The bike is also eco-friendly, just one-quarter of the allowable emissions listed by the Environmental Agency, and about a third of the required in California. You can have performance and meet environmental Buell asserts. You just to stop whining and fix it.

This philosophy likely stems his time at BMC, when he was to build bikes that appeal to both racing and traditional Harley-Davidson fans (in words, a virtually nonexistent base). It was difficult to design a that handled like a rocket but utilized Harley’s air-cooled V-Twin engine—a loud device perfect for a American cruiser but not appropriate for a racing machine. The awkward was probably another reason for sales than Harley had

Buell, however, likes to positive about his corporate and notes that it sowed the for EBR’s design philosophy. might have kept me doing my best work, but it me to extreme innovation. I made inventions, and squeezed every of potential out of our designs, he says, that he even figured out how to city, cross-country and training models off a single platform.

Kerr, co-founder and president of the Design Association, says designs at BMC were never enough to drive big sales. were very interesting and technologically, Kerr says, but I Erik wanted his bikes to very unique, and if you deviate than 10 percent from the well, there’s only a level of newness that a will accept.

Kerr that Buell is fueled by passion and persistence than by of commercial success—a formula is both his greatest strength and his weakness. Most people have thrown in the towel Harley took him over, his vision. He must have destroyed, watching his company sold off piece by piece but never been scared to the envelope of what could be to a motorcycle, he says.

Buell 1190RS

He was always less yoked to thinking than engineers at companies, says Cycle magazine editor in chief Hoyer, who notes that of the design elements Buell for sport bikes, such as mufflers and ZTL brakes, have adopted, years later, by companies.

Meanwhile, the 1190RS to win accolades. It was Cycle World’s for 2011 Best Superbike; magazine named it Best and named Buell Motorcyclist of the After a ride on the track which he used turn as he blew past other Motorcyclist reviewer Aaron praised the 1190RS as gorgeous, and remarkably fast everything we wanted an American superbike to be.

On top of the 1190RS has been a hit at international shows, and Buell has secured and three-year sponsorship agreements for two to race in the American Superbike By the end of this year, EBR plans to up its level to 900 bikes and will be to coming out with a mass-market in the range of $10,000 to $20,000.

Harley, our bikes were but we didn’t hit people’s hearts, says. They didn’t anyone go, ‘I gotta that.’

Slow Ride

remains a big part of Buell’s There are two BMC bikes on display at the museum, a two-story monument to chrome and vintage memorabilia outside of downtown Milwaukee. The is the 2001 XB12R Firebolt, on racing legend Craig set the record for longest stoppie, or wheelie, in 2006 (305 at a speed of 120 mph).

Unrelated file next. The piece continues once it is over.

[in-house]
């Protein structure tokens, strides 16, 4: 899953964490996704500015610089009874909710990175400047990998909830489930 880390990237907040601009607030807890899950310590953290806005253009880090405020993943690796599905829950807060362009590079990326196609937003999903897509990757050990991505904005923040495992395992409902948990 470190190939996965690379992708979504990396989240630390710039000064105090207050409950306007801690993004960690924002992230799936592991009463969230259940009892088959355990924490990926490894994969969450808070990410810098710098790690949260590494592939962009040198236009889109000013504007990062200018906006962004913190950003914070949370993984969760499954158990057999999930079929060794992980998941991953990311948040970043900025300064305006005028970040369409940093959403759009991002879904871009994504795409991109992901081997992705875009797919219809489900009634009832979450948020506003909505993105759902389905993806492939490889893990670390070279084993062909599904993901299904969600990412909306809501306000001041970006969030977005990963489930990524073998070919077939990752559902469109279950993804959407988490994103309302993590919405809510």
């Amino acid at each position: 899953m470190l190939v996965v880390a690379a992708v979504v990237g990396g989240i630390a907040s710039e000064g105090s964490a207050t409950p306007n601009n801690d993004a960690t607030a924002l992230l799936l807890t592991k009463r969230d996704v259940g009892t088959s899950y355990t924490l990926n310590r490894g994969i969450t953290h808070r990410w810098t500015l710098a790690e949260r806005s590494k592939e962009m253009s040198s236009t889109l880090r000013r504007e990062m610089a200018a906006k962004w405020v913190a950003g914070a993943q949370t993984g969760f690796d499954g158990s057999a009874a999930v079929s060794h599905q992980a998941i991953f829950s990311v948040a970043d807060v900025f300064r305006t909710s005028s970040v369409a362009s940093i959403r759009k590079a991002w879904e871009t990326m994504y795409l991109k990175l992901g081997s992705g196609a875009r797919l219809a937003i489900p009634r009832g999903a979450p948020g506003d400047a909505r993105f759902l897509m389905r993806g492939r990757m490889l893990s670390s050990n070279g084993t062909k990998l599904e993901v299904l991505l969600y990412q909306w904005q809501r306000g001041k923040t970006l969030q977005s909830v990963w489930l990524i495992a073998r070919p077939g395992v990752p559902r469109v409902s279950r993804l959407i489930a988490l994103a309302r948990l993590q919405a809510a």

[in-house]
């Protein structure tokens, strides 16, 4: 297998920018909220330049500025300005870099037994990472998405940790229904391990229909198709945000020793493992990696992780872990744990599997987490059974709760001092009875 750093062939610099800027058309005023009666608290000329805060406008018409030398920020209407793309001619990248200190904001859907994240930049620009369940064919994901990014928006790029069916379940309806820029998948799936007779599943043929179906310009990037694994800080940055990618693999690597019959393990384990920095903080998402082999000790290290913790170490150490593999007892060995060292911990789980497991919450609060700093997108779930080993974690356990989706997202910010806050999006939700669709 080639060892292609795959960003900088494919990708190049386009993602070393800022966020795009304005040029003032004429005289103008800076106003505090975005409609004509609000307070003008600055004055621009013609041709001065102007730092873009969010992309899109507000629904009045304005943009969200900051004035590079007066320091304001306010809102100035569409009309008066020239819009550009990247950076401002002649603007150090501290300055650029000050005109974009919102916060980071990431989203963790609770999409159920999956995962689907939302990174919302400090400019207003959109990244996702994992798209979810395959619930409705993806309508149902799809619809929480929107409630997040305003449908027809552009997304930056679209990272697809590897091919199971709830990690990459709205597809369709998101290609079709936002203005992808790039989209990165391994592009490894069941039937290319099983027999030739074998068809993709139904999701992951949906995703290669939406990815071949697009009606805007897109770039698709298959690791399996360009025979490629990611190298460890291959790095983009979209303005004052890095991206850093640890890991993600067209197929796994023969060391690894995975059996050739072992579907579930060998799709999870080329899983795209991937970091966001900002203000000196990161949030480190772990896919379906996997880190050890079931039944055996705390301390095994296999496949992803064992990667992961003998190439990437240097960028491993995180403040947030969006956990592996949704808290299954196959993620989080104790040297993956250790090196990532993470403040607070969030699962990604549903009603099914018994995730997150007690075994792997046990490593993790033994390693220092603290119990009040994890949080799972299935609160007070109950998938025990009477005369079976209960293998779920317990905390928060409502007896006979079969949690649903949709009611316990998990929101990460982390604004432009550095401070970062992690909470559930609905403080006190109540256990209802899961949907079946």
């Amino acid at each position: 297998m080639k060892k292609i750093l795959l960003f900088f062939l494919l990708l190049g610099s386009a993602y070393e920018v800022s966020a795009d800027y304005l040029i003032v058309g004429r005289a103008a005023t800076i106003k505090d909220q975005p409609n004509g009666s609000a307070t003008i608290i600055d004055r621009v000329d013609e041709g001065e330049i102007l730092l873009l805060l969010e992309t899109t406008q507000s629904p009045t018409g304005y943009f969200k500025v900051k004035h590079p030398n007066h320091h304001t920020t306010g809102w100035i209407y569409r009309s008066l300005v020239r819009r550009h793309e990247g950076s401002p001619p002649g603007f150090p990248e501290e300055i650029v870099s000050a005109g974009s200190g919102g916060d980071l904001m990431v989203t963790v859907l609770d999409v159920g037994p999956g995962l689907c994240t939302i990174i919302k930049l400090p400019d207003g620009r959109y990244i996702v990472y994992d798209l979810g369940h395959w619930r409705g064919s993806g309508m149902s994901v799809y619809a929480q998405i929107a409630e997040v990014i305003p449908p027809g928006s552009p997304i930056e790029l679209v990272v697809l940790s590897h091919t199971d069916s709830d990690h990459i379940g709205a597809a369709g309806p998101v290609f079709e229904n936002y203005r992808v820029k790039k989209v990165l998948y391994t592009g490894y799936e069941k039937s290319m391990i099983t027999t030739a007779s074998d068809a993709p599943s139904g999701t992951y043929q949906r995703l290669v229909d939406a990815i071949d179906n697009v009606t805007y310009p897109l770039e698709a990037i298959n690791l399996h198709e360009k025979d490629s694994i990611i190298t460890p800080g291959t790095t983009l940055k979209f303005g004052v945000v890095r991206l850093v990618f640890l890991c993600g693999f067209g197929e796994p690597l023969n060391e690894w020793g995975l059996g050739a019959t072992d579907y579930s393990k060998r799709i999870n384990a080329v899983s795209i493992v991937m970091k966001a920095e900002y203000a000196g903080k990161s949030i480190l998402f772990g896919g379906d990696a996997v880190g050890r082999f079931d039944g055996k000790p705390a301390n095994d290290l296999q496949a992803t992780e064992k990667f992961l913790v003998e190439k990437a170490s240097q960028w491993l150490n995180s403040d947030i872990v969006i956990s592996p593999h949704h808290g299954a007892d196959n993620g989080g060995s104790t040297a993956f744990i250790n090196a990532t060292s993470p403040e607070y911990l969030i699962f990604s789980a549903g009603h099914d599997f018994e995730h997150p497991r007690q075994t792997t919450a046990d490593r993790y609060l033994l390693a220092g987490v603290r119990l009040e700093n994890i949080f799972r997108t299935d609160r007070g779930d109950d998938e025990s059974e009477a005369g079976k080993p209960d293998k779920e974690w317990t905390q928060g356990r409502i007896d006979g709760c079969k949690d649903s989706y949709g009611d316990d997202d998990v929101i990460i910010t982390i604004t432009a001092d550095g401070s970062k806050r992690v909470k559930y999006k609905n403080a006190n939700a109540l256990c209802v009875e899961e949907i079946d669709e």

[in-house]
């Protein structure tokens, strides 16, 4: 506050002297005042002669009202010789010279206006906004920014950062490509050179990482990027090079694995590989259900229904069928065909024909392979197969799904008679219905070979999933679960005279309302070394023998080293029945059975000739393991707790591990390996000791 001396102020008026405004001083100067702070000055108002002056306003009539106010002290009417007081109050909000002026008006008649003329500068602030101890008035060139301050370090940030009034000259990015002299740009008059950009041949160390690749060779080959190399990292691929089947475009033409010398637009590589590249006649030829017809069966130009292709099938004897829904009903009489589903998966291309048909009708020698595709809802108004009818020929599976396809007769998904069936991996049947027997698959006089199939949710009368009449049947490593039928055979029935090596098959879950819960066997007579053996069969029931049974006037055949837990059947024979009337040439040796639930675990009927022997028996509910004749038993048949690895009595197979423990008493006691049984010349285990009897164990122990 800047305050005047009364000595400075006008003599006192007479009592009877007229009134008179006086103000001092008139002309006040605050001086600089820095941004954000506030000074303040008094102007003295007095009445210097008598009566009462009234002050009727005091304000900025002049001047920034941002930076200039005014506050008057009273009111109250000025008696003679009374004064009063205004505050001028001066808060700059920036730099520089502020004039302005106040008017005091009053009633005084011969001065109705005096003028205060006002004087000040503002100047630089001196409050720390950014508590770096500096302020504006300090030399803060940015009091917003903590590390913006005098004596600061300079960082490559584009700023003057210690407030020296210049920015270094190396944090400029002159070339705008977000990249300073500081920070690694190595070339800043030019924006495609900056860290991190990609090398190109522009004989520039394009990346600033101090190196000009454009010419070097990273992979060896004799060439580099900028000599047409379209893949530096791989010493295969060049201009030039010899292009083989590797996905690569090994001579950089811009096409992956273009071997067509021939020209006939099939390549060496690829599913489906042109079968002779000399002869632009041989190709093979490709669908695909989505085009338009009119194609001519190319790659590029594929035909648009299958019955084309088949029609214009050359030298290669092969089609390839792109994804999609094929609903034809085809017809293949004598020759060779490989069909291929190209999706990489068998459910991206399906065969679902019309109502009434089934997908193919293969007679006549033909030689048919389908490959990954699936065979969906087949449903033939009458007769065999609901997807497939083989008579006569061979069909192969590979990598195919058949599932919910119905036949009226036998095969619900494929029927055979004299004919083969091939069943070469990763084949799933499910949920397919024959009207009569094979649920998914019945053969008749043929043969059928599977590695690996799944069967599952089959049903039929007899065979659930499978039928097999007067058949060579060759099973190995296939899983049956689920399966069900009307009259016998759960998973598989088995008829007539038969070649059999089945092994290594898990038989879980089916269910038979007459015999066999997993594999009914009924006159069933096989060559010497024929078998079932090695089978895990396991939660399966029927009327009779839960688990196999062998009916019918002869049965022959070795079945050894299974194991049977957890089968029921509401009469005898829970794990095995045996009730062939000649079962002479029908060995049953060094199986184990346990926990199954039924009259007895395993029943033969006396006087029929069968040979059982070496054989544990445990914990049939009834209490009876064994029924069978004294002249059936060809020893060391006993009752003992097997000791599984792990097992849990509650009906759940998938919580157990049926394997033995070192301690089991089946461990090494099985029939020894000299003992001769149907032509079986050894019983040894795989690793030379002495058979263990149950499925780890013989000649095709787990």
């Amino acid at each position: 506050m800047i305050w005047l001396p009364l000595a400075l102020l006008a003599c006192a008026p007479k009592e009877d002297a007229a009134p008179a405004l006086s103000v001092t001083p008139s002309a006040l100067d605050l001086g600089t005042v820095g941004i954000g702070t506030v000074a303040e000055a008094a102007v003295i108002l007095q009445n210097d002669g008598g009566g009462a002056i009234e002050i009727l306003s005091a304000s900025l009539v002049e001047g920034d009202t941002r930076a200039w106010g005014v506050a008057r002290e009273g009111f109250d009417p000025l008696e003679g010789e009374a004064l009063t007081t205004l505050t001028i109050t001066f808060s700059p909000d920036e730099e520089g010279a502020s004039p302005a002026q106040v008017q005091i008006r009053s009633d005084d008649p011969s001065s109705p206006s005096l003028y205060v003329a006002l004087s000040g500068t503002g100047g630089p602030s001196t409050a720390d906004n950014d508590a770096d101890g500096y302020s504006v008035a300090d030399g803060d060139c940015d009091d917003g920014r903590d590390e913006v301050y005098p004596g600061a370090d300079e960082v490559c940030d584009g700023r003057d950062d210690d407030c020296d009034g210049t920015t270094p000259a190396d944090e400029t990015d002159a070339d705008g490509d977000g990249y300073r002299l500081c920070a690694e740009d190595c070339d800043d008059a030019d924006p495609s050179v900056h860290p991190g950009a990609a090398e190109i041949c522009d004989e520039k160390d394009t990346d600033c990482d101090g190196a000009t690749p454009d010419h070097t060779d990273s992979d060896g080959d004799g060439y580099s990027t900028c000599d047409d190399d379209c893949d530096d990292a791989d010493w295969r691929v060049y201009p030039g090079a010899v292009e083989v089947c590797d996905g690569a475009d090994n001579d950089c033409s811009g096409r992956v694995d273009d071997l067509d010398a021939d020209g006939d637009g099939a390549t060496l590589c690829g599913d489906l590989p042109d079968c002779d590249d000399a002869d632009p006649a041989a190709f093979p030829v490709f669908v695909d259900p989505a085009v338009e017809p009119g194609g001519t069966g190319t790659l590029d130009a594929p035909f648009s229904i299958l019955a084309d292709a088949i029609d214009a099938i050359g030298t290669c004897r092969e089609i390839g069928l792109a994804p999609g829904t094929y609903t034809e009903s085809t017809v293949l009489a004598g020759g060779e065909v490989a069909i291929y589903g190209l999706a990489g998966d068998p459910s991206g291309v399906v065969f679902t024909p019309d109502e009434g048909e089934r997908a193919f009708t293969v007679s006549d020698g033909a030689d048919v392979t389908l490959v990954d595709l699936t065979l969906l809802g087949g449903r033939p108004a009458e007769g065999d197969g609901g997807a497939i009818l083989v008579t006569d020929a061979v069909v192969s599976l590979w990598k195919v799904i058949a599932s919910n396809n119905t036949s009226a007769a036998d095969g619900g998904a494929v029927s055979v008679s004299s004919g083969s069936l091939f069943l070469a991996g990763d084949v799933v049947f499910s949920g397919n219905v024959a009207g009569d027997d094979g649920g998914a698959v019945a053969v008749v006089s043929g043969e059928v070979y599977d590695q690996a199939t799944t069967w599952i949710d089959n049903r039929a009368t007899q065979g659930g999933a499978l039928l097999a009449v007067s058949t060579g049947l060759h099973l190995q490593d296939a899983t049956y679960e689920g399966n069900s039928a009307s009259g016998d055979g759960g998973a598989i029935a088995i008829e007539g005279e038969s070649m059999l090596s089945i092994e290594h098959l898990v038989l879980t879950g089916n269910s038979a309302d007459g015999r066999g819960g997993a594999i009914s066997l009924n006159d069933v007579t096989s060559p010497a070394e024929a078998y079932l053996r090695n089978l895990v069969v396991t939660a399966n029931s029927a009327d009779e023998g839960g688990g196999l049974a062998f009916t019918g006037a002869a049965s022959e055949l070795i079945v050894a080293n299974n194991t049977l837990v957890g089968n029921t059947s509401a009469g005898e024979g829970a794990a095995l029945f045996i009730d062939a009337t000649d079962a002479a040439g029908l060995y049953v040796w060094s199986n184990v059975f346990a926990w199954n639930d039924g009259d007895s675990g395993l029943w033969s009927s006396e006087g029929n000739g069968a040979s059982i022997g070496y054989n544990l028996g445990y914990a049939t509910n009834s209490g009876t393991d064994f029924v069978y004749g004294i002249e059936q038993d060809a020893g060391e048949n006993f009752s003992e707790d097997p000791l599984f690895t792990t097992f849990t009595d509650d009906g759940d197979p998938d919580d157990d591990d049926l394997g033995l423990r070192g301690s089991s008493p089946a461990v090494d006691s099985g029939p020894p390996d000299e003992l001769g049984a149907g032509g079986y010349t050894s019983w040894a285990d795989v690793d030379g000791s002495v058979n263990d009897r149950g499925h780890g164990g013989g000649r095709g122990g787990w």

The plaque in of the second, a 2003 FXB9R, Buell’s trilogy of technology, his philosophy promoting chassis low unsprung weight and mass

Timothy McLean, a retired detective who works at the museum, up when he talks about his old an aerodynamic 1997 S1 Lightning had instantaneous response on the throttle and really well on the curve—very very powerful. But what McLean most is Buell’s He was this individual guy who did his own thing so he was able to convince Harley to buy his business.

He came out with a machine, and he kept things at he says. It’s phenomenal, and nice to see things happening for

The only real obstacle to growth has been sluggish given that Buell has 30 of experience designing championship-winning owns rights to about $40 worth of tooling; and has produced a acclaimed product in a booming that could be leveraged as an while exchange rates are (More than 50 percent of his thus far have been to customers.) And he wants to do all this in a that could use more jobs.

The fact is there are of interested customers, but EBR can’t them until a dealer is established, a lengthy process requires a huge legal Setting up international distribution is more expensive, not to mention the to match up production timelines cash flow.

We had the potential to do bikes in 2012, but we had to revise down to 900. I didn’t it would be this hard to $20 million, Buell laments, out that the total he needs much more than many less-established tech and companies are getting every day banks and venture capital

I think there’s a lack of and understanding in this country what we’re trying to We’re not trying to be like James’ West Coast he says, referring to the small-volume, bike brand. We’re to be BMW and produce, in volume, hundreds of of dollars worth of sport

Buell has thus far kept going at the fledgling company a combination of small private and investments and an early move design consulting. I wanted to until we were strong and had a line in place, he admits, but you to be flexible and tenacious if you want to when things aren’t the way you want.

Project details are but Buell says EBR has been by several companies, including one of the Asian motorcycle manufacturers, to do research and conceptual projects. forced him to stretch, learn new test processes, build and look for opportunities. (Buell he just finished a consulting in eight weeks that have taken others in the close to eight months—a he likens to a lap of terror in a qualifying

Buell says he has been to accomplish so much with so because EBR has a tremendously talented and almost everyone is a racer. brave when we make because we all want to be first. To be we have to get there fast, and we make mistakes.

Expect a showing when EBR heads to for the 2012 Superbike Championship in March. We found an additional 10 mph in the season, and the bike can reach 213 mph in trim, Buell says, If true, this would make the 1190RS the fastest on two wheels manufactured in the U.S.

Buell 1190RS
Buell 1190RS
Buell 1190RS
Buell 1190RS